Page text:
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How does live in care work?

My family is trying to determine if a live in is an option for our parents. My mother has dementia, and at the moment we have 3 caregivers doing shifts, but the cost is too great. What kind of additional coverage would be needed? Right now, the family is covering 8 am to 8 pm Saturday and Sunday, and this is a strain. How many hours per week would a live-in have off? How many hours in a 24 hour period? Do live-ins typically get vacation?
Status: Open    May 12, 2015 - 10:49 AM

Caregiving, Finance

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May 22, 2015 - 10:53 AM

A LIVE-IN CAREGIVER can be a very cost effective option to implement 24-hour care, potentially saving 50% or more compared to hourly care. However it is important to understand that live-in caregivers are not appropriate for everyone and for every care situation. If your parents are for the most part sleeping through the night, they have minimal need for support during night hours, and they can safely ambulate to the bathroom and back to bed during the night as the need arises, then you should consider utilizing live-in caregivers.

However, there are situations where, unfortunately, live-in caregivers are not an adequate or safe plan of care. Many dementia patients lose orientation to time, and as a result become quite active at night around the house. Even more concerning, they may think it's daytime or morning and wander outside, thus making the need for an "awake" caregiver very important. Keep in mind that many seniors experience a fall during the middle of the night when they wake up and ambulate to the bathroom. This danger is exacerbated if they are taking strong sleep aides and pain medications. With our senior population living longer, the number of dangerous and even fatal falls is on the rise. A fall is the number one sudden life-changer for seniors, and fall avoidance is critical to a proper care plan.

Note that some states have specific legislation regarding live-in caregivers, such as provisions for overtime pay and time off. If you are hiring a live-in caregiver on your own, then you should become familiar with your state's guidelines and follow them. If you are working through a licensed agency, they will ensure compliance and make sure that you have a backup replacement when your regular caregiver is ill or goes on vacation. Regardless, caregiver burnout can happen very quickly with live-in caregivers. Although you may find a live-in caregiver willing to work 7 days per week, it's always best - for both caregiver and patient - for the caregiver to have some rest and respite time. This can be accomplished by having one live-in caregiver during the week, and another for the weekend, or similar arrangement that provides some time off.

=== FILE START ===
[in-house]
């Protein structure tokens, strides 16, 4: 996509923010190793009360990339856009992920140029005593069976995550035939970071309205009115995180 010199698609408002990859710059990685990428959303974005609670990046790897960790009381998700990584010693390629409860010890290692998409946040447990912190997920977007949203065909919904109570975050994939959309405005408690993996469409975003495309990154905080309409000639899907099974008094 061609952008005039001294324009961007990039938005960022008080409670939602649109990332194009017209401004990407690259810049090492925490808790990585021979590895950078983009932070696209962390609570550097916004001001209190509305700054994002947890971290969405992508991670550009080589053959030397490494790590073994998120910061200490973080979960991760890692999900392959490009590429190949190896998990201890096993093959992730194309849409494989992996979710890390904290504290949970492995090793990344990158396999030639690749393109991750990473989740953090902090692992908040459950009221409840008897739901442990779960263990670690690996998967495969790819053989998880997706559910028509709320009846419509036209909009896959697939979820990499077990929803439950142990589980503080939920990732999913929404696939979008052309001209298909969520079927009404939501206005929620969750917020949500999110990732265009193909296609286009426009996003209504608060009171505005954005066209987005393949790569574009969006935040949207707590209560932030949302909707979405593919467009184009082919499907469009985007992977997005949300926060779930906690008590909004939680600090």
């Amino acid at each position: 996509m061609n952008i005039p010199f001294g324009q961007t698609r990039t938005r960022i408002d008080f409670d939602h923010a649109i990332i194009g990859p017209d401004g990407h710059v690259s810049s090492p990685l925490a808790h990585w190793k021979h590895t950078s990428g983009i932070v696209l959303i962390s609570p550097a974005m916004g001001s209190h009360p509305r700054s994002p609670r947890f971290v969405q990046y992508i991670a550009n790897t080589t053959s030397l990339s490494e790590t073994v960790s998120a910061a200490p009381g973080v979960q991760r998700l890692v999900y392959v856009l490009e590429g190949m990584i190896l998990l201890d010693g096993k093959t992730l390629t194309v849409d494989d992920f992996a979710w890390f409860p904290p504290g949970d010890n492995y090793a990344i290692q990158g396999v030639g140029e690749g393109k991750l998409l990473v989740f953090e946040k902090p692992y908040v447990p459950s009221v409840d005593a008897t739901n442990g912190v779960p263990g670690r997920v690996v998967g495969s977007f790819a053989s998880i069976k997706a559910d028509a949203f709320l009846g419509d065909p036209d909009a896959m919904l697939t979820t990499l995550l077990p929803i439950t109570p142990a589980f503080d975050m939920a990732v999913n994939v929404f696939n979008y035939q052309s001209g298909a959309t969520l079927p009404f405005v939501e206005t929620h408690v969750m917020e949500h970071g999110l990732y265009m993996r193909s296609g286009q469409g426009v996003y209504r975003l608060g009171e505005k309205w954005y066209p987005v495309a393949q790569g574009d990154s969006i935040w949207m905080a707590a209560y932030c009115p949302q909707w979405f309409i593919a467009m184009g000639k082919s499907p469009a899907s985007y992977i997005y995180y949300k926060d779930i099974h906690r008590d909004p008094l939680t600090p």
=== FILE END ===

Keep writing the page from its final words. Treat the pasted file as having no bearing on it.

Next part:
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By jeaninemcgraw3 on Nov 03, 2016 - 04:08 PM | Like (0)  |  Report

Please can someone help me out. Im knew to this live in caregiver this is my second job aa a live in. Am I suppose to give up my children and grandchildren I wasn't even asked about thanksgiving so I'm stuck not seeing my family I can't have them even come by for an hour to see them. I only get $1200.00 a month it's suppose to be room and bored included but I do not eat or drink like a 90 yr old woman. Her grown kids and grandkids great grandkids come over and told to fix lunch clean up after then and on top of it all the grown daughter when she comes fown to relieve me for the last week of the month still expects me to help she just orders me around expects to tell me when to go to bed when to get up. I'm confused on all this please help.

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May 18, 2015 - 11:11 AM

I think it depends on what you set up and with whom. Do you use an agency? Do you hire someone privately?

I think it is much like hiring a live-in nanny. I believe they are required 8 hours of uninterrupted time per day (i.e. sleeping hours) but have heard of families who utilize the time and payment structure differently if they hire a private aide. Most families who hire a live-in caregiver privately do in fact offer some compensation for time off after so much time of employment be it vacation or sick pay. It is a good idea if you intend to hire someone privately you ensure you are covered with insurance (if the caregiver becomes injured, etc) so as not to run into any problems legally. When you hire someone from an agency such items are most often covered by them. If you are hiring a live-in through an agency you will want to speak to them regarding specific requirements they have outlined for their live-in caregivers.


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